They need to be fired. Because it's unfair to the kid. He has sixth-round talent but first-round hype, and you draft him there and now regardless of what happens from here on out, he will be expected to play like a first-rounder and that's unfair to him.
He doesn't have the skill set to withstand that expectation and that's not his fault, it's the Cleveland Browns' for drafting him that high.
That sounds crazy, and to some degree, making that kind of judgment so soon is nonsensical. But it's also fair to say that Manziel's horrible start puts the Browns in a tough spot. They have two first-round picks in the upcoming draft, and if over the next two contests, Manziel continues to be a disaster, then do the Browns move on and use those picks to get another quarterback?
One thing I don't want to hear again—and I got a lot of this on Twitter—is that other greats like Eli and Peyton Manning, Troy Aikman and John Elway had rough starts. That's true. But those players have a totally different skill set, and even in their struggles, you saw flashes. That wasn't the case with Manziel.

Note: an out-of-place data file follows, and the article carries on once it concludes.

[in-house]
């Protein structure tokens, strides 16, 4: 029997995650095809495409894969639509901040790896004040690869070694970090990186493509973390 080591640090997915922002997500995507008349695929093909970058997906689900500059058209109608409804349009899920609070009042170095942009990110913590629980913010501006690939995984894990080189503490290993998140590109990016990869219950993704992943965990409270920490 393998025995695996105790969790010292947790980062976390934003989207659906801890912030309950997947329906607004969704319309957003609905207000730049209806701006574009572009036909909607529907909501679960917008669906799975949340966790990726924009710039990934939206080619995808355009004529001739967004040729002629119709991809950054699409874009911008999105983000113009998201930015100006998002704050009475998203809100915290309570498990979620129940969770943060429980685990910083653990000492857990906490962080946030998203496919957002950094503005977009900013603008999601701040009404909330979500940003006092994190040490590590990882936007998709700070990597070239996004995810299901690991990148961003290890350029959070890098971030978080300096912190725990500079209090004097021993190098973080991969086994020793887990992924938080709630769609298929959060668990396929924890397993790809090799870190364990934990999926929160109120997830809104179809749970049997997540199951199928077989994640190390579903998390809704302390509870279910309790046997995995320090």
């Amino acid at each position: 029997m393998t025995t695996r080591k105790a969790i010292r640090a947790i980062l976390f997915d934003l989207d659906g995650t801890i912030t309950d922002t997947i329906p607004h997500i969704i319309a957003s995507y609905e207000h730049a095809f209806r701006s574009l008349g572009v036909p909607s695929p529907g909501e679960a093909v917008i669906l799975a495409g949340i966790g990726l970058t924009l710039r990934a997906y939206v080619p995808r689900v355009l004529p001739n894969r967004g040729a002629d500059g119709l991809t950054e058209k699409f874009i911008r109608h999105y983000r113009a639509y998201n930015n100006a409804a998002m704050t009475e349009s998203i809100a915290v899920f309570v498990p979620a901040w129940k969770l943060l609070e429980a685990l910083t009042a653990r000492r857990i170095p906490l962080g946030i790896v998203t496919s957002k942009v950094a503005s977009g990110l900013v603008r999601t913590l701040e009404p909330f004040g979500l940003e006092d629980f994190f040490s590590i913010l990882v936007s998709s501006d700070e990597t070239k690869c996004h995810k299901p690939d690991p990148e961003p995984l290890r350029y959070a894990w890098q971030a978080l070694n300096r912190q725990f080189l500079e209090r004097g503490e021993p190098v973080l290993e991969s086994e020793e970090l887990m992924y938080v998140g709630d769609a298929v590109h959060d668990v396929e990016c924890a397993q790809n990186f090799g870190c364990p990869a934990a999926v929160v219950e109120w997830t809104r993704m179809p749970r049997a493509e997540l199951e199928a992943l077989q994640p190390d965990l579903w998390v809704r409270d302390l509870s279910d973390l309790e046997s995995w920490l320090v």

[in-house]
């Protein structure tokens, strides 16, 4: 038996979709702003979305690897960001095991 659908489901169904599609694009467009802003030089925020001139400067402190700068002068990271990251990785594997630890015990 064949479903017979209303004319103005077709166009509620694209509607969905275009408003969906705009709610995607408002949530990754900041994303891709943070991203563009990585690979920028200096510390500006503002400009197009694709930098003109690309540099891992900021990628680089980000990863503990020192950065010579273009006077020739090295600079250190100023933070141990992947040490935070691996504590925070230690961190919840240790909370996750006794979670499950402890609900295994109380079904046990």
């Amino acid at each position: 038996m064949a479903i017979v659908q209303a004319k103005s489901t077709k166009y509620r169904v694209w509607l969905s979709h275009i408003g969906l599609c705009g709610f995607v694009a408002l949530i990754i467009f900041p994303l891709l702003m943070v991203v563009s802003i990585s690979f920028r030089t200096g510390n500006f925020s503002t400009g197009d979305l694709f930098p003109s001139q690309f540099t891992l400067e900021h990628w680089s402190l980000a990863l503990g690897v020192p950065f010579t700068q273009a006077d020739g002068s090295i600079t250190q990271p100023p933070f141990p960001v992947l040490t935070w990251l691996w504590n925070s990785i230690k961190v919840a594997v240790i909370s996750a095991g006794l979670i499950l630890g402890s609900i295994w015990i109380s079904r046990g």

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6. Dumb fans
I love this. Read it. Learn from it. Should be required reading for all fans. Maybe for all human beings.
7. Patriots streak
New England has won six straight division titles, from 2009 until now. How good is that? It's almost unmatched in NFL history. There has been just one longer such streak: The Rams won seven straight division titles from 1973 to 1979. Yet the Patriots have done their divisional work in the salary cap era. There's a good chance, with Tom Brady being ageless and all, the Patriots will tie that record next season and may even surpass it the following year.